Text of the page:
— Caught Between Family
Just like any kind of “controversial” announcement you might make — either privately or publicly — you have to weigh the potential benefits against the potential costs, consider your motivation, and think about how sharing your news may affect the various related relationships, for better or for worse. The drawback to keeping a relationship in the closet, of course, is feeling like you aren’t living authentically – like you aren’t being true to yourself or your identity. There can be a real sense of freedom in coming out, particularly if what you are coming out about is a truth about your personal identity. That may or may not resonate with you though. What may feel more relevant is the truth that there is a new addition to your marriage and family whom you love and whose presence may challenge how some people define family. It may feel important, as you say, to show your pride and love for your boyfriend, especially in the face of those who challenge the validity of his role in your family. This may be accomplished, as you suggest, without sharing all the details. The end-goal may, in fact, be better reached, by sharing just some of the truth and not all of it.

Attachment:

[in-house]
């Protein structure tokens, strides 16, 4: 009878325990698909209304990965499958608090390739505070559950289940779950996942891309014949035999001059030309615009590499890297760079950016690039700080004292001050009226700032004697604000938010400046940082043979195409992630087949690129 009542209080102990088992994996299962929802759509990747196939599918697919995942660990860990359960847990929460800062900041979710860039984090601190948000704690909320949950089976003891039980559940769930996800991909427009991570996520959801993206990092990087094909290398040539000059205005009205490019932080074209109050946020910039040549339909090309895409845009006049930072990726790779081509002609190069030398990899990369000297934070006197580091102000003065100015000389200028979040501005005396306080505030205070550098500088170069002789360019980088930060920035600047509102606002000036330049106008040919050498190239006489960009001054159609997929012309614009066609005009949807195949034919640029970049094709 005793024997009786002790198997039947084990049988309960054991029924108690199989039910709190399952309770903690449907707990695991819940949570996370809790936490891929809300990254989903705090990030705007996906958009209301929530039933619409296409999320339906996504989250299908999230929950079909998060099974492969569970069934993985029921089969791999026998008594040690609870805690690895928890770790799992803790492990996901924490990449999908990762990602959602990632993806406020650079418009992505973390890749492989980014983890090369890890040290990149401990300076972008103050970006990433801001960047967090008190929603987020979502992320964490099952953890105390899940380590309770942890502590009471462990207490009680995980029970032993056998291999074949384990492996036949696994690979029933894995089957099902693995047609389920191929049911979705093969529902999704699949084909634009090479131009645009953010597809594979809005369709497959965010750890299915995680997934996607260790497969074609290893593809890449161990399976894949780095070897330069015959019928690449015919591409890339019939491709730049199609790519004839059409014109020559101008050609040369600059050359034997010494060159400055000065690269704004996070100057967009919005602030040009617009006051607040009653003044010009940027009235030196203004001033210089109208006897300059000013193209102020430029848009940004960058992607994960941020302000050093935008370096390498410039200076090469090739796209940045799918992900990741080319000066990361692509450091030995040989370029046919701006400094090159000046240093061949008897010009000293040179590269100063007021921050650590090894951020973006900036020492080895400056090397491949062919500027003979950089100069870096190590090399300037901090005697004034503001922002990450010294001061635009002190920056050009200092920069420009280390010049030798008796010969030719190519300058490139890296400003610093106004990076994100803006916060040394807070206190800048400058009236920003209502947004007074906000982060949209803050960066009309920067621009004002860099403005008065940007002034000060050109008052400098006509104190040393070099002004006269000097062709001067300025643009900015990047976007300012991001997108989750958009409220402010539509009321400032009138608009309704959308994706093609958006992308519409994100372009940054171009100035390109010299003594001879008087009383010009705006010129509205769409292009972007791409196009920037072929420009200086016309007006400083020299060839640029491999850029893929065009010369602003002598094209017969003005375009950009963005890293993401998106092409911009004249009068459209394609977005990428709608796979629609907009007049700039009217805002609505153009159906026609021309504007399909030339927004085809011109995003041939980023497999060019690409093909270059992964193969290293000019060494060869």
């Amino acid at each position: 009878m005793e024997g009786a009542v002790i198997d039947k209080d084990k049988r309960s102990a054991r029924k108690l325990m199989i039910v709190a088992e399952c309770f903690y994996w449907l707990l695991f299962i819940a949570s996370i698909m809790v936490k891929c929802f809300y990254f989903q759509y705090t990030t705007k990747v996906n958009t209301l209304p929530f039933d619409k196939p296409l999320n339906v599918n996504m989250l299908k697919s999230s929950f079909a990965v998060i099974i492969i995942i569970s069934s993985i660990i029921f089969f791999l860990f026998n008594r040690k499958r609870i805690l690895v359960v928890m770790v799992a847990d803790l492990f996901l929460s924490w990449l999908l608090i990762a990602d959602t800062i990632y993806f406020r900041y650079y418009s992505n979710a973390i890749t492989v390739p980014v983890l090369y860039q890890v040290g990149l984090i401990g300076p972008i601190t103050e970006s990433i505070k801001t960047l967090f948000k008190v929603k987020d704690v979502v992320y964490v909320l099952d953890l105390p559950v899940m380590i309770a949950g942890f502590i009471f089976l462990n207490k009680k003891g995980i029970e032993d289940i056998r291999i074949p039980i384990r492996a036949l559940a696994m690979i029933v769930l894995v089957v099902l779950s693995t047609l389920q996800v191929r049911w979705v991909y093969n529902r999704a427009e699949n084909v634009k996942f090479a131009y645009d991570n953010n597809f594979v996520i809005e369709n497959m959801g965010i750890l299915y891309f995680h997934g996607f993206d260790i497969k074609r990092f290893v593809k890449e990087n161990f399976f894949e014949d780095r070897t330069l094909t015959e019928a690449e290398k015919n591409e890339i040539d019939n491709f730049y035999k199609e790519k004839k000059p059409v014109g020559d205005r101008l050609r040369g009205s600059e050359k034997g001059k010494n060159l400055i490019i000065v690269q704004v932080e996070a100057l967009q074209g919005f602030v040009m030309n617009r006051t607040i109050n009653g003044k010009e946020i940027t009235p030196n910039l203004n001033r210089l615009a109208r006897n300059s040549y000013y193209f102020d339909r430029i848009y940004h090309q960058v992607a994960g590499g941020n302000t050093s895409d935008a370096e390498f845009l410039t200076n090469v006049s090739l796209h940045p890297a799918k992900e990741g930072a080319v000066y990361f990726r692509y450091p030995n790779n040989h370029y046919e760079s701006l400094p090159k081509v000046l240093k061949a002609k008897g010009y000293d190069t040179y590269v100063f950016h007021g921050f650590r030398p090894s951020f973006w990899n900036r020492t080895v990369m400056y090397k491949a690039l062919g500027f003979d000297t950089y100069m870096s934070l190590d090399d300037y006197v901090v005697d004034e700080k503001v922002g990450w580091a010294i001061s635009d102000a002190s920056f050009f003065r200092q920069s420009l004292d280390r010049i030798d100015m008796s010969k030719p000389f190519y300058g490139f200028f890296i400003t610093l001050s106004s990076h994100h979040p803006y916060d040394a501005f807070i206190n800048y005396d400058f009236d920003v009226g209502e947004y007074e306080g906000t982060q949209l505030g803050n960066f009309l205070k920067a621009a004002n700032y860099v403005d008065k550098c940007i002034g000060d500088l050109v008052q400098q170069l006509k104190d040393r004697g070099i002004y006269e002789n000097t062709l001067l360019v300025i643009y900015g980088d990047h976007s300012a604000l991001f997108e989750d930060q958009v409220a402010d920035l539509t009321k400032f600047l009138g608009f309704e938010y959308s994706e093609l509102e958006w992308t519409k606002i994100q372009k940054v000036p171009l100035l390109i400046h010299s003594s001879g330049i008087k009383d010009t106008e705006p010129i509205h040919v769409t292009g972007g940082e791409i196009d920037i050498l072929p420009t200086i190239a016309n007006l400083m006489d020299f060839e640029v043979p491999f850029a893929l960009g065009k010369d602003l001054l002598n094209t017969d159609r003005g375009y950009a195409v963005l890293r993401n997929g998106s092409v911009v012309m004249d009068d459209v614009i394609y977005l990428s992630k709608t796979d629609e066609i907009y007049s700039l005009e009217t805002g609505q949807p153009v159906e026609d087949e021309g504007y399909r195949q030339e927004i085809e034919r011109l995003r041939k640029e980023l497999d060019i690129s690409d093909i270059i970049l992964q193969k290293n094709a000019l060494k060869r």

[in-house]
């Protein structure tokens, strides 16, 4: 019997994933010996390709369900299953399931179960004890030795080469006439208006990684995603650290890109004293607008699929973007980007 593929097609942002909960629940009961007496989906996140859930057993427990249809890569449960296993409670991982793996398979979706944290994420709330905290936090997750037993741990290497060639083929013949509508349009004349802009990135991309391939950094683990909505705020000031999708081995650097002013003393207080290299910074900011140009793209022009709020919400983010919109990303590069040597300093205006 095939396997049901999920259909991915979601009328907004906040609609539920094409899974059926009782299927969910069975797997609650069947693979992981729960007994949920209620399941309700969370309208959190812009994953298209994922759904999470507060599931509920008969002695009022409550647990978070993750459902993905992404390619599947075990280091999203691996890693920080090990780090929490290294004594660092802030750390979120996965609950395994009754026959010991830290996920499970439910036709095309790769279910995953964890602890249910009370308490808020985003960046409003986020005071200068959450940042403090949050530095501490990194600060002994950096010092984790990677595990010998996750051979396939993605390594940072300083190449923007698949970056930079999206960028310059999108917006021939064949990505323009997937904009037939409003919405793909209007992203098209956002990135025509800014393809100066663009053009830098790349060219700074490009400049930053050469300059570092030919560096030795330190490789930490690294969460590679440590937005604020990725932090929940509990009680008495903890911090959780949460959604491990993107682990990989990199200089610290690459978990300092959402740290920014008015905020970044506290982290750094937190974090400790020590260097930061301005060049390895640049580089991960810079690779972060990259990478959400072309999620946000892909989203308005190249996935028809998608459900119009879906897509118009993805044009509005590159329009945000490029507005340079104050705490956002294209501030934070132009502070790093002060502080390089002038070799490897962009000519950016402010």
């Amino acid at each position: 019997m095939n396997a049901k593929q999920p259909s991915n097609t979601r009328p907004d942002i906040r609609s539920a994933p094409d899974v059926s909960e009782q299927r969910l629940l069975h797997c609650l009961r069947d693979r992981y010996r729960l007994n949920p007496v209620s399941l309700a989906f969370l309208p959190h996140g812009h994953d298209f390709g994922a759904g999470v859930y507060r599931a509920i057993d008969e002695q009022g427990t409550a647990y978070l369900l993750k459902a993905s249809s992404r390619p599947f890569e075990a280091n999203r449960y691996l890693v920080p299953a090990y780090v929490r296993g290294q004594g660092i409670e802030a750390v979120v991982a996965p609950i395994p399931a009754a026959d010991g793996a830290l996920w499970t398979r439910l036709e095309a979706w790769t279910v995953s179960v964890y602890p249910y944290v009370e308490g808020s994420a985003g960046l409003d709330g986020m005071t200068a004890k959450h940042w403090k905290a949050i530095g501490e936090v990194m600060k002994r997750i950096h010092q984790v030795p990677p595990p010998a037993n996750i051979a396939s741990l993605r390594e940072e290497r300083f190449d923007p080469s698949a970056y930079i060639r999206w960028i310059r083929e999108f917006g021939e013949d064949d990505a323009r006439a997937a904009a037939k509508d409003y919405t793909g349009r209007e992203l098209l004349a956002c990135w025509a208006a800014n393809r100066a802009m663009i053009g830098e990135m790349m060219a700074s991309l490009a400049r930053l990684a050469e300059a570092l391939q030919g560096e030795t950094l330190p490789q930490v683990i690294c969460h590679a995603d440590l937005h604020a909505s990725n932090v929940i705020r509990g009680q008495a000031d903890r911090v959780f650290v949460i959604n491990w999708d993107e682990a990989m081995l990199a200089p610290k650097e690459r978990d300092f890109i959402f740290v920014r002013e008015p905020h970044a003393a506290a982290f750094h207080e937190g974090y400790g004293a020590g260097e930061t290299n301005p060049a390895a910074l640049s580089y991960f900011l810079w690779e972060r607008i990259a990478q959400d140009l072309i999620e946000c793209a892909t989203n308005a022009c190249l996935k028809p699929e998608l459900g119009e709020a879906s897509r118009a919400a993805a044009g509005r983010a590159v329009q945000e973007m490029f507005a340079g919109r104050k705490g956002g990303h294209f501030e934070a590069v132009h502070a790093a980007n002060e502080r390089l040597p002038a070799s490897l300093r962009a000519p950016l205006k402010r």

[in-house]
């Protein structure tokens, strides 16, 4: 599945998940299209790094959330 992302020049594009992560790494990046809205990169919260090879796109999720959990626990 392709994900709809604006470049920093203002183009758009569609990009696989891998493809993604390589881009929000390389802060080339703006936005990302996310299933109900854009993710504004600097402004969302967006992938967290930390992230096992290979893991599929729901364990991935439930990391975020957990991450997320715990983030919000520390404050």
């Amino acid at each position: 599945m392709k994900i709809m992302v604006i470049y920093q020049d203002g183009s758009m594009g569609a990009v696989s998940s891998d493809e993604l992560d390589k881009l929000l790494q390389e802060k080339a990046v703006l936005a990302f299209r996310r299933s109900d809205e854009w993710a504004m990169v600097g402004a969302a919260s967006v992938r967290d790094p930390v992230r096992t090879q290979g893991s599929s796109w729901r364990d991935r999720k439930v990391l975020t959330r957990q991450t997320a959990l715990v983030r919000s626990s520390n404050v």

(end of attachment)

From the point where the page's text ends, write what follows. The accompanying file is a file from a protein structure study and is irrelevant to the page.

I am struck by your admission that in an effort to not “muddy the waters” with your kids, you and your husband choose not to be any more affectionate with your boyfriend than you would be with any other close friend. This is, presumably, to not confuse them? You have probably decided to adjust your behavior and what details you share with them as your lifestyle demands it and as their ability to understand the details supports it. I would apply this same logic to how and what you share with other family members. Does your lifestyle at the moment demand that your family know the details of this relationship in your life? Does their ability to understand support the idea of sharing details with them? If the answer to either of these questions, in your best judgment, is no, then don’t share all the details.